The Apex Court on 09.12.2020, in the case of Titty v. Range Forest Officer, (2021) 1 SCC 812 inter-alia clarified on the question as to when an offence of capture or possession of wildlife species under the Wildlife (Protection) Act, 1972, can be said to be made out. The Apex Court held that the capture or possession of species belonging to the same genus or otherwise related The issue pertaining to solid waste management on railway stations was highlighted in the case of Saloni Singh & Anr. v. Union of India & Ors., Original Application No. 141/2014; wherein the Principal Bench of NGT, also known as the ‘Green Bench’, on 18.08.2020 inter-alia looked into the matter of non-compliance with the Plastics Waste and Solid Waste Management Rules, as well as the prevention of effluent discharge, water management at railway stations, compartments, and tracks, and the elimination of encroachments that degrade the environment. It specifically instructed the CPCB to consider the process of implementing Railway Action Plans for all-important stations to species specified in the Schedules to the Wildlife Act is not sufficient to constitute an offence under the Wildlife Act. To constitute an offence under the Wildlife Act, it is necessary that the animal in possession or captivity must be the exact genus and species as specified in the Schedules to the Wildlife Act.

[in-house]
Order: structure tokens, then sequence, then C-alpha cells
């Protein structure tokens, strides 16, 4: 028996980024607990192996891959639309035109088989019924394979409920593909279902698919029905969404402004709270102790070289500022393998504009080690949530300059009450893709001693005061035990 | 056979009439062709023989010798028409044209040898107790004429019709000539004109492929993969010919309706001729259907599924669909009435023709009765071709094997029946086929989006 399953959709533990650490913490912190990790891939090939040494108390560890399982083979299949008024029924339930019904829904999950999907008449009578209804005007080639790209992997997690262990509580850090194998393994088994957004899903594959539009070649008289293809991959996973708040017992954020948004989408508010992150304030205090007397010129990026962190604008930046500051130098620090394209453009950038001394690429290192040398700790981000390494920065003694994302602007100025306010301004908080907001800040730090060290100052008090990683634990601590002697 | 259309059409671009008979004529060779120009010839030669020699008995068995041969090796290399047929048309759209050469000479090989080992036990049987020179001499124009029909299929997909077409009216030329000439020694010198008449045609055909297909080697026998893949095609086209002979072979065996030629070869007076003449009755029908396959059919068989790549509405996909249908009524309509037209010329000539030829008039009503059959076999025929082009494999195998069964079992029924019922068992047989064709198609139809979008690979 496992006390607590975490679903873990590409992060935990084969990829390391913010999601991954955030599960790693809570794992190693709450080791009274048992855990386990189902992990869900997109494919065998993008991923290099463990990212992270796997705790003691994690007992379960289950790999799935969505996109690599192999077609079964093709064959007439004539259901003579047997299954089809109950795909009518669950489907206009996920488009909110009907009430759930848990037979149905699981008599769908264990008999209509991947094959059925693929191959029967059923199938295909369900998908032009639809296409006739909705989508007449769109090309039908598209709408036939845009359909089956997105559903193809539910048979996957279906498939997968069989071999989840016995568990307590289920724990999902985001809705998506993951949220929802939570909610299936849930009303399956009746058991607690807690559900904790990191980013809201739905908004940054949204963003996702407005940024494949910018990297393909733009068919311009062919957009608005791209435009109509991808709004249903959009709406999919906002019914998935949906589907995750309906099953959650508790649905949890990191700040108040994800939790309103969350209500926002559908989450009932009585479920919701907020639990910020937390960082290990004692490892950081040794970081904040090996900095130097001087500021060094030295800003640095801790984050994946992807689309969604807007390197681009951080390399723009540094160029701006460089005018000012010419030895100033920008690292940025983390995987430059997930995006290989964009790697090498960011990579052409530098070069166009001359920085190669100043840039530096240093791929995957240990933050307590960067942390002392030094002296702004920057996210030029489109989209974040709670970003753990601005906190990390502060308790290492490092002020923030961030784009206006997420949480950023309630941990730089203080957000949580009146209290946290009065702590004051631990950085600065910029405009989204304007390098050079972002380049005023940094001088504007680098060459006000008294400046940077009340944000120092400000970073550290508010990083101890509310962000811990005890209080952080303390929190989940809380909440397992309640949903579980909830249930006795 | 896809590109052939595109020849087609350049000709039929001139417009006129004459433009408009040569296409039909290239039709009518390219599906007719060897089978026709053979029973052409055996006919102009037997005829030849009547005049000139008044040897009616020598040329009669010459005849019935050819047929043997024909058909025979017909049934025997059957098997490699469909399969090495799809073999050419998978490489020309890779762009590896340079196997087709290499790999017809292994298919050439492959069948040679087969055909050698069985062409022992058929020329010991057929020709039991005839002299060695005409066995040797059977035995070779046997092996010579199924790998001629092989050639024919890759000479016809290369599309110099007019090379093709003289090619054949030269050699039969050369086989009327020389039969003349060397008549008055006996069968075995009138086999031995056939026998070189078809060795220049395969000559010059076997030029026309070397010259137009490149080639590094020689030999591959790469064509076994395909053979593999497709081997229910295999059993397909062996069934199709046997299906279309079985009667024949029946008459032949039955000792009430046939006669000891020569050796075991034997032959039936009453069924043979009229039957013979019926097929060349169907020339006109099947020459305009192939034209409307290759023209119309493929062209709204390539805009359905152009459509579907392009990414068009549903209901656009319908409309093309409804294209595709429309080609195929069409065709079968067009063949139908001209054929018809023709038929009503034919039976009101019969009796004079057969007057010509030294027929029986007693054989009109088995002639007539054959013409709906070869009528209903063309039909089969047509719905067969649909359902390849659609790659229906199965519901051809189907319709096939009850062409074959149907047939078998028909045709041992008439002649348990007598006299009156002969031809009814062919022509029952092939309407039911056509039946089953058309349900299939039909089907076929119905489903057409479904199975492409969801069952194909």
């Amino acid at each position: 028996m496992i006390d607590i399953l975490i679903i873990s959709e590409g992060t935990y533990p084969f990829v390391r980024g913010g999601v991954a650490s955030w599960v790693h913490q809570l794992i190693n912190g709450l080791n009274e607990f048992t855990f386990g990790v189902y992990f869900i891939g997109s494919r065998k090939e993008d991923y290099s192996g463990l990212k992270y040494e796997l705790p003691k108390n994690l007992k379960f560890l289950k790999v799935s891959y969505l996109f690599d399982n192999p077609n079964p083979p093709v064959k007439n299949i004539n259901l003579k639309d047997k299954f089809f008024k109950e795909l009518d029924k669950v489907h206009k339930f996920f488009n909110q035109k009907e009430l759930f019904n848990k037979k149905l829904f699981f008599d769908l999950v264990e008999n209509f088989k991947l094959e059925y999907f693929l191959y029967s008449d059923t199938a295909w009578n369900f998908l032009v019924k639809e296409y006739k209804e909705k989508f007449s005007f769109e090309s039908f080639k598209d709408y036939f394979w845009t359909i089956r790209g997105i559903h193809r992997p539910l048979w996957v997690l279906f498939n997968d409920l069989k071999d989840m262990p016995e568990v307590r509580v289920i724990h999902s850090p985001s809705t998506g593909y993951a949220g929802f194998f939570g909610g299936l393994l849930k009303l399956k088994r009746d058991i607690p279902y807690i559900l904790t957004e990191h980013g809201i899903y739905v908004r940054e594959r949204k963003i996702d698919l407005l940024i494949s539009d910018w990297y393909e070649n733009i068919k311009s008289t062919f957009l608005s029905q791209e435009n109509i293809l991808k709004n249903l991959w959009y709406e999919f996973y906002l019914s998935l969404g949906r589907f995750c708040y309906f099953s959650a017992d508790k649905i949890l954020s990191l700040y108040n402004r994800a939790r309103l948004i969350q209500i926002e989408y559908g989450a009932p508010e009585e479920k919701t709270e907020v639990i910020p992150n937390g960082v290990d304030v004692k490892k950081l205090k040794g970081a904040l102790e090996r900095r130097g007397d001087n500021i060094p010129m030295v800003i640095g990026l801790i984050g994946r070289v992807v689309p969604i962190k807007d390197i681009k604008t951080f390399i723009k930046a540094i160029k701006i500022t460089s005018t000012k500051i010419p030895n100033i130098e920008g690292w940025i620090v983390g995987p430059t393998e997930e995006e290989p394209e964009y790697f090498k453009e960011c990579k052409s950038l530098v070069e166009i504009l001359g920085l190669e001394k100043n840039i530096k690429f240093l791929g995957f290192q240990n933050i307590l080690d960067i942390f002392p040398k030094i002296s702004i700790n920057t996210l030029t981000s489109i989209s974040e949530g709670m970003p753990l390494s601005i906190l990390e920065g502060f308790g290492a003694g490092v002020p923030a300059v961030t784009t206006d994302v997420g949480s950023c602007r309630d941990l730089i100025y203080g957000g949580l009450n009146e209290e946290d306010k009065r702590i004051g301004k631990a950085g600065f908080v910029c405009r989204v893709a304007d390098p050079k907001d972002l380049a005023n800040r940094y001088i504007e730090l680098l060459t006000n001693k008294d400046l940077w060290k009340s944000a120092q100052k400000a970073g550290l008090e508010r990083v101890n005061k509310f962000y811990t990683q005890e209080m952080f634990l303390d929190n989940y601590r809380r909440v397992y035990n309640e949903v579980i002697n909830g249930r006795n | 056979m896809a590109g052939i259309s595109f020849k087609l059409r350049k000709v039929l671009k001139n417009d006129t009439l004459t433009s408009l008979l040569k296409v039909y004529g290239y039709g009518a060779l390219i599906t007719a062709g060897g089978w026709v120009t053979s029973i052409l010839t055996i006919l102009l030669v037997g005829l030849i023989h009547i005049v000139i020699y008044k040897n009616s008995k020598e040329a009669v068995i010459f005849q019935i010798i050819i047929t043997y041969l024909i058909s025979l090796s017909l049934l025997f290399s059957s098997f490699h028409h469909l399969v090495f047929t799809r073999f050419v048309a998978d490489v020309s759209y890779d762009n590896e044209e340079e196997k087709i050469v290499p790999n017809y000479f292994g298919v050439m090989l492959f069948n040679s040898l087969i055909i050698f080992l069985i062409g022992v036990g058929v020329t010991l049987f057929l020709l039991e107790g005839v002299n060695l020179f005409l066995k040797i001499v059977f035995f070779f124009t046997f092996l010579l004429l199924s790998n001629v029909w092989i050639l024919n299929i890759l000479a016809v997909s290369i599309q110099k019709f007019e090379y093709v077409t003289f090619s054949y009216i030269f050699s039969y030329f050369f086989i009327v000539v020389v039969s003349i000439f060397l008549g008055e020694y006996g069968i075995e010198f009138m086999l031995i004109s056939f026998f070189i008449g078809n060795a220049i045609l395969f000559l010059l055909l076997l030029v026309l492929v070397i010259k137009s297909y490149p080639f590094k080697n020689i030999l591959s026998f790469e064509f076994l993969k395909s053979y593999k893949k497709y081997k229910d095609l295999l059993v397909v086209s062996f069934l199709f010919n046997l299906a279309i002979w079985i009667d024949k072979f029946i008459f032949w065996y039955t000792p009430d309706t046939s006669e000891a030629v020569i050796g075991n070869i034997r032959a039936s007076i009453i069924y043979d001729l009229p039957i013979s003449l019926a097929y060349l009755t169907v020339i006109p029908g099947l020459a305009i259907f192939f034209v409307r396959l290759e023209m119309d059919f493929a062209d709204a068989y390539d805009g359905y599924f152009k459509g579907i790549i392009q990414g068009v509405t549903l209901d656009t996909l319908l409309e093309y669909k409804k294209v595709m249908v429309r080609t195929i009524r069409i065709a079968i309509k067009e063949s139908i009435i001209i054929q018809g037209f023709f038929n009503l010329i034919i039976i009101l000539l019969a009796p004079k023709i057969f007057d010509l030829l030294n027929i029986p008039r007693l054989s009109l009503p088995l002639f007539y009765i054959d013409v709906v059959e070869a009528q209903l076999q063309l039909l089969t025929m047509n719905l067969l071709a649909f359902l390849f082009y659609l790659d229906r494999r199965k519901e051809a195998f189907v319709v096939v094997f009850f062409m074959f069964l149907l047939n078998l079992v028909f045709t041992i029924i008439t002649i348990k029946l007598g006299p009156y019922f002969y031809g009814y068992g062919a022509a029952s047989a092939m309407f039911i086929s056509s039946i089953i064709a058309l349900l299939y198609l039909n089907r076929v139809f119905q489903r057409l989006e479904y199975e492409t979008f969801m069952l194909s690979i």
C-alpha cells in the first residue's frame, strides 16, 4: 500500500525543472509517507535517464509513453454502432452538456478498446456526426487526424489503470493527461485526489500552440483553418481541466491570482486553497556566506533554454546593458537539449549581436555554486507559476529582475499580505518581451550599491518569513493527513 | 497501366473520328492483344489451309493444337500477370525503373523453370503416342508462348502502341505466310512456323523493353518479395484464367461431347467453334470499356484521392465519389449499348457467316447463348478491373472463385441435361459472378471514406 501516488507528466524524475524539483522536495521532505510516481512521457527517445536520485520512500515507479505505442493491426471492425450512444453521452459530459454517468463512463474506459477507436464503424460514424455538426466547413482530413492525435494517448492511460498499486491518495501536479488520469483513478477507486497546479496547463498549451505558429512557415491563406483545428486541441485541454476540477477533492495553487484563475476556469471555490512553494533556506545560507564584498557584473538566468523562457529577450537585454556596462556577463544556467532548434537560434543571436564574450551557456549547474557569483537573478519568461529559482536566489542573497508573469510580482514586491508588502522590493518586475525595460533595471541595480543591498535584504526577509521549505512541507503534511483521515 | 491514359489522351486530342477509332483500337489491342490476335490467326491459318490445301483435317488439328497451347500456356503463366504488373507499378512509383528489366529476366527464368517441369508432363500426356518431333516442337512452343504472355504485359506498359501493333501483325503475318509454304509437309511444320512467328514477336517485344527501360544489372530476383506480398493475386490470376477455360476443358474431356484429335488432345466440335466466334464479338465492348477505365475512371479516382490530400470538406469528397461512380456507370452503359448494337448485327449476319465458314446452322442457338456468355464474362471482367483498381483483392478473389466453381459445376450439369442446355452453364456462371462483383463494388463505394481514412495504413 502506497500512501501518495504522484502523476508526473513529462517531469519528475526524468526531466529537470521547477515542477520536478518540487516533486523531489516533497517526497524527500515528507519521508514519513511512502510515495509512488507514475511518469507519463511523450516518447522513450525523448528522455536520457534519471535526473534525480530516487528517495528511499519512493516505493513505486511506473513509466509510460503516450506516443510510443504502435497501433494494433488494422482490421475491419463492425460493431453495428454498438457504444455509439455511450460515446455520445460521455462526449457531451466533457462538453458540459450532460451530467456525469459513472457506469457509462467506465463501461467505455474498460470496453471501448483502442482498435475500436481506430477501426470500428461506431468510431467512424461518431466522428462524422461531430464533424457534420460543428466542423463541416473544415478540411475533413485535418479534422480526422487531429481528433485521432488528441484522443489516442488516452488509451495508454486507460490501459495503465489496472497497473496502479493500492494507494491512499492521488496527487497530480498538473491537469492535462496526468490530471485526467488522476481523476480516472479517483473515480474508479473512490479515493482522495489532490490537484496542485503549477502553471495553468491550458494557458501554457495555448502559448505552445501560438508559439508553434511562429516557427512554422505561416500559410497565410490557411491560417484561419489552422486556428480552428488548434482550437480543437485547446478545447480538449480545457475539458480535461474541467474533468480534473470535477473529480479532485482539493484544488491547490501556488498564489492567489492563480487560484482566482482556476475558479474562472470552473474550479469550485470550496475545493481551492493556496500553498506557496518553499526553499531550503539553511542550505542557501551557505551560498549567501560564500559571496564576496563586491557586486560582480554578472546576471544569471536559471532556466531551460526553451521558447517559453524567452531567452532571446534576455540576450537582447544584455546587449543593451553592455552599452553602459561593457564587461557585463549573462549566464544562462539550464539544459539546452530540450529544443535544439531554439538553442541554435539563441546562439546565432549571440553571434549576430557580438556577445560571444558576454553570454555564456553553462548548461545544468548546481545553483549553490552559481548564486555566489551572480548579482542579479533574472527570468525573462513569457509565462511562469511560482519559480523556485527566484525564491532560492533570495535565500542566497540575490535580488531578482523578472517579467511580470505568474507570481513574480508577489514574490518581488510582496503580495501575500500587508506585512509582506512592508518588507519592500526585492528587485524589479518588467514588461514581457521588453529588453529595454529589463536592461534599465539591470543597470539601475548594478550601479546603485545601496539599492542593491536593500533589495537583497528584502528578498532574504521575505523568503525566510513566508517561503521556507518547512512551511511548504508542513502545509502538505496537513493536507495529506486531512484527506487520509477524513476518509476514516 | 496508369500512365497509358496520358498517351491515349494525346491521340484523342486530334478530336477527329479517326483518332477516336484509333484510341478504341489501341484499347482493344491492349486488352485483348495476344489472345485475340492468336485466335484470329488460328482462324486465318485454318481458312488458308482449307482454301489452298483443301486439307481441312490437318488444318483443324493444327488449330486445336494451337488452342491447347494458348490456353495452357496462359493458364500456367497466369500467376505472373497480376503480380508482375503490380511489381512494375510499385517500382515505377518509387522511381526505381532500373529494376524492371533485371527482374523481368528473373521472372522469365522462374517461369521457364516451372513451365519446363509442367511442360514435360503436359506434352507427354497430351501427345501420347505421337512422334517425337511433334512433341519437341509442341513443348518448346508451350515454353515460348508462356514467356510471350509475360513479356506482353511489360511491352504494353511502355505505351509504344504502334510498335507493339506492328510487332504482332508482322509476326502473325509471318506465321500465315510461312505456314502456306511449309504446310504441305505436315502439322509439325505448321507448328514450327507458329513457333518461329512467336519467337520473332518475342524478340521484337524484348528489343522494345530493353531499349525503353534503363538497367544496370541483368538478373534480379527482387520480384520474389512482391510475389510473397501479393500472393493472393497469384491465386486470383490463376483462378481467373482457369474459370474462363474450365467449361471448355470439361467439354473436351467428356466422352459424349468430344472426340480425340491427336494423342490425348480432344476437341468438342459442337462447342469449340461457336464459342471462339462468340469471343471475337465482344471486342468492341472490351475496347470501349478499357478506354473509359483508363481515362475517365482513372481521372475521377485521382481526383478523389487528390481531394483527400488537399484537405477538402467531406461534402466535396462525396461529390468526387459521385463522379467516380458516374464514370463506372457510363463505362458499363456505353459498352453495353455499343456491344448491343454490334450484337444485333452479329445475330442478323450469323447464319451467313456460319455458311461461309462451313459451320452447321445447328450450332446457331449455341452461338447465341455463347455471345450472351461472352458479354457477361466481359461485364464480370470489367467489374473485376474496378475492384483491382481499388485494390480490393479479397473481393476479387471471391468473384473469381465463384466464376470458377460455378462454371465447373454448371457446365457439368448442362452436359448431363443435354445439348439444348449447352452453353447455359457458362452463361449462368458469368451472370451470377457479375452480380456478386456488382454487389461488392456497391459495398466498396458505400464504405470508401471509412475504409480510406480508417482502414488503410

The issue pertaining to solid waste management on railway stations was highlighted in the case of Saloni Singh & Anr. v. Union of India & Ors., Original Application No. 141/2014; wherein the Principal Bench of NGT, also known as the ‘Green Bench’, on 18.08.2020 inter-alia looked into the matter of non-compliance with the Plastics Waste and Solid Waste Management Rules, as well as the prevention of effluent discharge, water management at railway stations, compartments, and tracks, and the elimination of encroachments that degrade the environment. It specifically instructed the CPCB to consider the process of implementing Railway Action Plans for all-important stations.

In the case of Shailesh Singh v. Hotel Holiday Regency, Moradabad & Ors., Original Application No. 176/ 2015; the NGT addressed the concern of illegal extraction and contamination of groundwater on 20.07.2020, especially, in regions designated by the Central Ground Water Authority (CGWA) as overexploited, critically exploited, or semi-critically exploited. The Tribunal formed an Expert Committee to look into the procedures that need to be taken to prevent groundwater depletion and to ensure that groundwater is not removed in an unauthorized and exploitative manner. The Tribunal ordered the Ministry of Jal Shakti and the State Government to ensure that the CGWA has the necessary manpower and is operating efficiently in order to ensure long-term groundwater management.